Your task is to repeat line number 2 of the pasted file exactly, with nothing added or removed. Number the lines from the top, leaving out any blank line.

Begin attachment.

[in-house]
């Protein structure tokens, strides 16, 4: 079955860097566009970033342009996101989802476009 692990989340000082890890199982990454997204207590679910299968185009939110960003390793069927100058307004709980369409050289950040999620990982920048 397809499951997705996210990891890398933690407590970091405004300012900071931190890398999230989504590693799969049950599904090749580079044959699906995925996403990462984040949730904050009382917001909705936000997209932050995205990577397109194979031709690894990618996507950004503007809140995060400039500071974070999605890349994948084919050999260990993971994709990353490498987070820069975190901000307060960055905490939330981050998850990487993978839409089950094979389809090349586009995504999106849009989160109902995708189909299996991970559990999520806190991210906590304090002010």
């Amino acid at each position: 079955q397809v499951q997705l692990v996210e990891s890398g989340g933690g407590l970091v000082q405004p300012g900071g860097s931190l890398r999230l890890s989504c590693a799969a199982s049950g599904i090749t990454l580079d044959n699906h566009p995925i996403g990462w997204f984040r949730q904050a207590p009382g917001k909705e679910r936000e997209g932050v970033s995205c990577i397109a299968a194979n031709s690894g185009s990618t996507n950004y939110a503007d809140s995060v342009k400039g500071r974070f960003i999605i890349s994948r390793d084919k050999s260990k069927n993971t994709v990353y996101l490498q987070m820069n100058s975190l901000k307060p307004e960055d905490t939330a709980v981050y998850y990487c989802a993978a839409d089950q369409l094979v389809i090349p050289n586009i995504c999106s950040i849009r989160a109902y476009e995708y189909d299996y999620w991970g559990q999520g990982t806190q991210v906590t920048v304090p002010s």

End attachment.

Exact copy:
């Protein structure tokens, strides 16, 4: 079955860097566009970033342009996101989802476009 692990989340000082890890199982990454997204207590679910299968185009939110960003390793069927100058307004709980369409050289950040999620990982920048 397809499951997705996210990891890398933690407590970091405004300012900071931190890398999230989504590693799969049950599904090749580079044959699906995925996403990462984040949730904050009382917001909705936000997209932050995205990577397109194979031709690894990618996507950004503007809140995060400039500071974070999605890349994948084919050999260990993971994709990353490498987070820069975190901000307060960055905490939330981050998850990487993978839409089950094979389809090349586009995504999106849009989160109902995708189909299996991970559990999520806190991210906590304090002010």